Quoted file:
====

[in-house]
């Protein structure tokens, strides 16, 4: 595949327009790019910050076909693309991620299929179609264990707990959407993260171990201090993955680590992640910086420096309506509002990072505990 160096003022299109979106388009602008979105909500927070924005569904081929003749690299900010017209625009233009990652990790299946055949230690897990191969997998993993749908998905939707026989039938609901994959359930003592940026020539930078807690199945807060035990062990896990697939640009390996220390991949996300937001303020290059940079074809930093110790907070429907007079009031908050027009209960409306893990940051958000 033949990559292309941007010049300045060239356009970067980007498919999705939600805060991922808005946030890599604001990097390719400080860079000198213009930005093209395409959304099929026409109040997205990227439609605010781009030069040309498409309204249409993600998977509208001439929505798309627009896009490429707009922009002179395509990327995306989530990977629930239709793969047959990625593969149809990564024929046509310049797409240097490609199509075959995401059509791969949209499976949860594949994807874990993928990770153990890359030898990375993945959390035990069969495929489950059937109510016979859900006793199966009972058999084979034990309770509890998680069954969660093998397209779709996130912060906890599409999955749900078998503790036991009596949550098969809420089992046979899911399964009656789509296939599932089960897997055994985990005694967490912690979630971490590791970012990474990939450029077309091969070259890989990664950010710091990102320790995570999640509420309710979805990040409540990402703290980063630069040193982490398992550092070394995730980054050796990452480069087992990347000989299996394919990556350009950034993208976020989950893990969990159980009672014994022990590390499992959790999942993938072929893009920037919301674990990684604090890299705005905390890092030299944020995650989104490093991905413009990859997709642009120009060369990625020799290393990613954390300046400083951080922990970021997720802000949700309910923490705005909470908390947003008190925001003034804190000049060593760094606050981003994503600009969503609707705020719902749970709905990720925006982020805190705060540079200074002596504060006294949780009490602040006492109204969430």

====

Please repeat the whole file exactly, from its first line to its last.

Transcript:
[in-house]
């Protein structure tokens, strides 16, 4: 595949327009790019910050076909693309991620299929179609264990707990959407993260171990201090993955680590992640910086420096309506509002990072505990 160096003022299109979106388009602008979105909500927070924005569904081929003749690299900010017209625009233009990652990790299946055949230690897990191969997998993993749908998905939707026989039938609901994959359930003592940026020539930078807690199945807060035990062990896990697939640009390996220390991949996300937001303020290059940079074809930093110790907070429907007079009031908050027009209960409306893990940051958000 033949990559292309941007010049300045060239356009970067980007498919999705939600805060991922808005946030890599604001990097390719400080860079000198213009930005093209395409959304099929026409109040997205990227439609605010781009030069040309498409309204249409993600998977509208001439929505798309627009896009490429707009922009002179395509990327995306989530990977629930239709793969047959990625593969149809990564024929046509310049797409240097490609199509075959995401059509791969949209499976949860594949994807874990993928990770153990890359030898990375993945959390035990069969495929489950059937109510016979859900006793199966009972058999084979034990309770509890998680069954969660093998397209779709996130912060906890599409999955749900078998503790036991009596949550098969809420089992046979899911399964009656789509296939599932089960897997055994985990005694967490912690979630971490590791970012990474990939450029077309091969070259890989990664950010710091990102320790995570999640509420309710979805990040409540990402703290980063630069040193982490398992550092070394995730980054050796990452480069087992990347000989299996394919990556350009950034993208976020989950893990969990159980009672014994022990590390499992959790999942993938072929893009920037919301674990990684604090890299705005905390890092030299944020995650989104490093991905413009990859997709642009120009060369990625020799290393990613954390300046400083951080922990970021997720802000949700309910923490705005909470908390947003008190925001003034804190000049060593760094606050981003994503600009969503609707705020719902749970709905990720925006982020805190705060540079200074002596504060006294949780009490602040006492109204969430």